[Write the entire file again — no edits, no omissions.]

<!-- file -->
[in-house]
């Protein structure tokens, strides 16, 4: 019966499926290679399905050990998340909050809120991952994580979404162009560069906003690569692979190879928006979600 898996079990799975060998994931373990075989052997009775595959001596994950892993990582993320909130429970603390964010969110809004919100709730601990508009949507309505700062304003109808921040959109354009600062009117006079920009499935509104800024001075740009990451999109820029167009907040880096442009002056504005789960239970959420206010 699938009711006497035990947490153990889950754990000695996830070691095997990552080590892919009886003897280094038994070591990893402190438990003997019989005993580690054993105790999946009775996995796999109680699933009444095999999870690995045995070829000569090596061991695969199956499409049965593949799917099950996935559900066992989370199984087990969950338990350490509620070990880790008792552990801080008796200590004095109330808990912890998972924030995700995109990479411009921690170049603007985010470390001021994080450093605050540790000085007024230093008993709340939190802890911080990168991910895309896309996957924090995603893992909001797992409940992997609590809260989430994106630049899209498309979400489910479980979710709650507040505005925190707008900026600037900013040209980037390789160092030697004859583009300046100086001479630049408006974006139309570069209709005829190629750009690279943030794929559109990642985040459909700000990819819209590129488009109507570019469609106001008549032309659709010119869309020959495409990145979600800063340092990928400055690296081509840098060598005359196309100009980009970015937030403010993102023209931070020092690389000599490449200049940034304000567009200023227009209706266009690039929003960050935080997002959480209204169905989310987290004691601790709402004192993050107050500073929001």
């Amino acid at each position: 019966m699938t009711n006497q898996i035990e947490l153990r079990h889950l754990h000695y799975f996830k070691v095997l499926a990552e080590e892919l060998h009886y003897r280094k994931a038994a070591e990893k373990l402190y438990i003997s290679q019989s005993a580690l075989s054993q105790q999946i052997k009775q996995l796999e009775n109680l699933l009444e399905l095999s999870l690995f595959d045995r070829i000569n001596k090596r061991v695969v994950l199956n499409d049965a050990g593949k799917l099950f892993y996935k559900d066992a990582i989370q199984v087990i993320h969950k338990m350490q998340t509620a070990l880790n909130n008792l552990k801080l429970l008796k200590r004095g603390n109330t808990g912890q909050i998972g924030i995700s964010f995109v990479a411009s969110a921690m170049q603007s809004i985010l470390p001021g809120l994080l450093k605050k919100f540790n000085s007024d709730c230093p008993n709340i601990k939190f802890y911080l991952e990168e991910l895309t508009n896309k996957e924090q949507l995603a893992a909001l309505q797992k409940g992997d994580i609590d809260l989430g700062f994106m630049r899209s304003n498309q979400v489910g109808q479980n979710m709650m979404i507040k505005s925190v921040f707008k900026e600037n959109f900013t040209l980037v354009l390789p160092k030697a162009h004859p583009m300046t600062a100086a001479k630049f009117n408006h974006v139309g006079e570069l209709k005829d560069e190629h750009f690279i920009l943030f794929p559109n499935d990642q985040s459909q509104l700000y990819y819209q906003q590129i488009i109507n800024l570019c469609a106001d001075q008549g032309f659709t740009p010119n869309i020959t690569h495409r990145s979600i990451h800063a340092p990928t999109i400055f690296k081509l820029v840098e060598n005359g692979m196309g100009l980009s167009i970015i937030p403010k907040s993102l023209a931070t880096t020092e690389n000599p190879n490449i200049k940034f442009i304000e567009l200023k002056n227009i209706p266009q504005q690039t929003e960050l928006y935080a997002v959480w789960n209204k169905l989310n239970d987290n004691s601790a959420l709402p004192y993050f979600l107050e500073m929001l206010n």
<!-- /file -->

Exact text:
[in-house]
């Protein structure tokens, strides 16, 4: 019966499926290679399905050990998340909050809120991952994580979404162009560069906003690569692979190879928006979600 898996079990799975060998994931373990075989052997009775595959001596994950892993990582993320909130429970603390964010969110809004919100709730601990508009949507309505700062304003109808921040959109354009600062009117006079920009499935509104800024001075740009990451999109820029167009907040880096442009002056504005789960239970959420206010 699938009711006497035990947490153990889950754990000695996830070691095997990552080590892919009886003897280094038994070591990893402190438990003997019989005993580690054993105790999946009775996995796999109680699933009444095999999870690995045995070829000569090596061991695969199956499409049965593949799917099950996935559900066992989370199984087990969950338990350490509620070990880790008792552990801080008796200590004095109330808990912890998972924030995700995109990479411009921690170049603007985010470390001021994080450093605050540790000085007024230093008993709340939190802890911080990168991910895309896309996957924090995603893992909001797992409940992997609590809260989430994106630049899209498309979400489910479980979710709650507040505005925190707008900026600037900013040209980037390789160092030697004859583009300046100086001479630049408006974006139309570069209709005829190629750009690279943030794929559109990642985040459909700000990819819209590129488009109507570019469609106001008549032309659709010119869309020959495409990145979600800063340092990928400055690296081509840098060598005359196309100009980009970015937030403010993102023209931070020092690389000599490449200049940034304000567009200023227009209706266009690039929003960050935080997002959480209204169905989310987290004691601790709402004192993050107050500073929001």
């Amino acid at each position: 019966m699938t009711n006497q898996i035990e947490l153990r079990h889950l754990h000695y799975f996830k070691v095997l499926a990552e080590e892919l060998h009886y003897r280094k994931a038994a070591e990893k373990l402190y438990i003997s290679q019989s005993a580690l075989s054993q105790q999946i052997k009775q996995l796999e009775n109680l699933l009444e399905l095999s999870l690995f595959d045995r070829i000569n001596k090596r061991v695969v994950l199956n499409d049965a050990g593949k799917l099950f892993y996935k559900d066992a990582i989370q199984v087990i993320h969950k338990m350490q998340t509620a070990l880790n909130n008792l552990k801080l429970l008796k200590r004095g603390n109330t808990g912890q909050i998972g924030i995700s964010f995109v990479a411009s969110a921690m170049q603007s809004i985010l470390p001021g809120l994080l450093k605050k919100f540790n000085s007024d709730c230093p008993n709340i601990k939190f802890y911080l991952e990168e991910l895309t508009n896309k996957e924090q949507l995603a893992a909001l309505q797992k409940g992997d994580i609590d809260l989430g700062f994106m630049r899209s304003n498309q979400v489910g109808q479980n979710m709650m979404i507040k505005s925190v921040f707008k900026e600037n959109f900013t040209l980037v354009l390789p160092k030697a162009h004859p583009m300046t600062a100086a001479k630049f009117n408006h974006v139309g006079e570069l209709k005829d560069e190629h750009f690279i920009l943030f794929p559109n499935d990642q985040s459909q509104l700000y990819y819209q906003q590129i488009i109507n800024l570019c469609a106001d001075q008549g032309f659709t740009p010119n869309i020959t690569h495409r990145s979600i990451h800063a340092p990928t999109i400055f690296k081509l820029v840098e060598n005359g692979m196309g100009l980009s167009i970015i937030p403010k907040s993102l023209a931070t880096t020092e690389n000599p190879n490449i200049k940034f442009i304000e567009l200023k002056n227009i209706p266009q504005q690039t929003e960050l928006y935080a997002v959480w789960n209204k169905l989310n239970d987290n004691s601790a959420l709402p004192y993050f979600l107050e500073m929001l206010n």